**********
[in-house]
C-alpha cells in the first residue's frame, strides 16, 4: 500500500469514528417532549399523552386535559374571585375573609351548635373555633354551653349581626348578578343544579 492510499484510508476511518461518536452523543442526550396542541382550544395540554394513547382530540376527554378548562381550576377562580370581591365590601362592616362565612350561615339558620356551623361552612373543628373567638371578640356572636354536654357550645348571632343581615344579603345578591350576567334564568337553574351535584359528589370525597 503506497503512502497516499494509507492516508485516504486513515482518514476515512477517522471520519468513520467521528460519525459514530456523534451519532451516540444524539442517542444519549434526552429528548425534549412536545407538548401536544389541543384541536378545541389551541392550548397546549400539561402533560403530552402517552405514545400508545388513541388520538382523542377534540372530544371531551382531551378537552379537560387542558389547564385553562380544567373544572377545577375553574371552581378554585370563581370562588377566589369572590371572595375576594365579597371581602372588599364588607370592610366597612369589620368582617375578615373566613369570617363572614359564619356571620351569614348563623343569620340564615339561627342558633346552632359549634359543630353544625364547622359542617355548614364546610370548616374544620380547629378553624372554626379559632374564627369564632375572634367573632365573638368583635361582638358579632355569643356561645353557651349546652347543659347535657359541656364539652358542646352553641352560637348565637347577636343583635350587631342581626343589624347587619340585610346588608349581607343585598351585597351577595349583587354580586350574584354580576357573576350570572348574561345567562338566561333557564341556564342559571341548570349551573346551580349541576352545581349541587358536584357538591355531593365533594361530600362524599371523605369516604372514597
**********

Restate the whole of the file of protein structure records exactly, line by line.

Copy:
[in-house]
C-alpha cells in the first residue's frame, strides 16, 4: 500500500469514528417532549399523552386535559374571585375573609351548635373555633354551653349581626348578578343544579 492510499484510508476511518461518536452523543442526550396542541382550544395540554394513547382530540376527554378548562381550576377562580370581591365590601362592616362565612350561615339558620356551623361552612373543628373567638371578640356572636354536654357550645348571632343581615344579603345578591350576567334564568337553574351535584359528589370525597 503506497503512502497516499494509507492516508485516504486513515482518514476515512477517522471520519468513520467521528460519525459514530456523534451519532451516540444524539442517542444519549434526552429528548425534549412536545407538548401536544389541543384541536378545541389551541392550548397546549400539561402533560403530552402517552405514545400508545388513541388520538382523542377534540372530544371531551382531551378537552379537560387542558389547564385553562380544567373544572377545577375553574371552581378554585370563581370562588377566589369572590371572595375576594365579597371581602372588599364588607370592610366597612369589620368582617375578615373566613369570617363572614359564619356571620351569614348563623343569620340564615339561627342558633346552632359549634359543630353544625364547622359542617355548614364546610370548616374544620380547629378553624372554626379559632374564627369564632375572634367573632365573638368583635361582638358579632355569643356561645353557651349546652347543659347535657359541656364539652358542646352553641352560637348565637347577636343583635350587631342581626343589624347587619340585610346588608349581607343585598351585597351577595349583587354580586350574584354580576357573576350570572348574561345567562338566561333557564341556564342559571341548570349551573346551580349541576352545581349541587358536584357538591355531593365533594361530600362524599371523605369516604372514597